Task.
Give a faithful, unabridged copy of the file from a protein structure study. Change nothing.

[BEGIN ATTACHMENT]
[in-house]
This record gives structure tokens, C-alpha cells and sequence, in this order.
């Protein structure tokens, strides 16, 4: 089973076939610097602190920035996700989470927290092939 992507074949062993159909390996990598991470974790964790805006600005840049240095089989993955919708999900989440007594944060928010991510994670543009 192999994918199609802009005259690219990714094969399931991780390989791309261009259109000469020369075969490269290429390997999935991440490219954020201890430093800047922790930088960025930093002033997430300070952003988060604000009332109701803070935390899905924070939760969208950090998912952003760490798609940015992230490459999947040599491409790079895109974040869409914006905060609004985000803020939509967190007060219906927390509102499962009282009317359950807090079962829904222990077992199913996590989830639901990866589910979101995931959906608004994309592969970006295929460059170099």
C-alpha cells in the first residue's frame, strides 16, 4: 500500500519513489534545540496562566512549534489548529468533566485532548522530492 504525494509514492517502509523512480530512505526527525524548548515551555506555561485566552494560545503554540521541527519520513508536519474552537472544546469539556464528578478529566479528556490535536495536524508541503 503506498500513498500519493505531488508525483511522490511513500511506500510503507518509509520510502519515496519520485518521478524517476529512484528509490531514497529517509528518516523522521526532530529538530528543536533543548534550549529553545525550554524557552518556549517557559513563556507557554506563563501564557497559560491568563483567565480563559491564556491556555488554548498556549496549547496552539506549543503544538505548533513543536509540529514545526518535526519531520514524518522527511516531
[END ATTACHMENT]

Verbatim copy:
[in-house]
This record gives structure tokens, C-alpha cells and sequence, in this order.
């Protein structure tokens, strides 16, 4: 089973076939610097602190920035996700989470927290092939 992507074949062993159909390996990598991470974790964790805006600005840049240095089989993955919708999900989440007594944060928010991510994670543009 192999994918199609802009005259690219990714094969399931991780390989791309261009259109000469020369075969490269290429390997999935991440490219954020201890430093800047922790930088960025930093002033997430300070952003988060604000009332109701803070935390899905924070939760969208950090998912952003760490798609940015992230490459999947040599491409790079895109974040869409914006905060609004985000803020939509967190007060219906927390509102499962009282009317359950807090079962829904222990077992199913996590989830639901990866589910979101995931959906608004994309592969970006295929460059170099």
C-alpha cells in the first residue's frame, strides 16, 4: 500500500519513489534545540496562566512549534489548529468533566485532548522530492 504525494509514492517502509523512480530512505526527525524548548515551555506555561485566552494560545503554540521541527519520513508536519474552537472544546469539556464528578478529566479528556490535536495536524508541503 503506498500513498500519493505531488508525483511522490511513500511506500510503507518509509520510502519515496519520485518521478524517476529512484528509490531514497529517509528518516523522521526532530529538530528543536533543548534550549529553545525550554524557552518556549517557559513563556507557554506563563501564557497559560491568563483567565480563559491564556491556555488554548498556549496549547496552539506549543503544538505548533513543536509540529514545526518535526519531520514524518522527511516531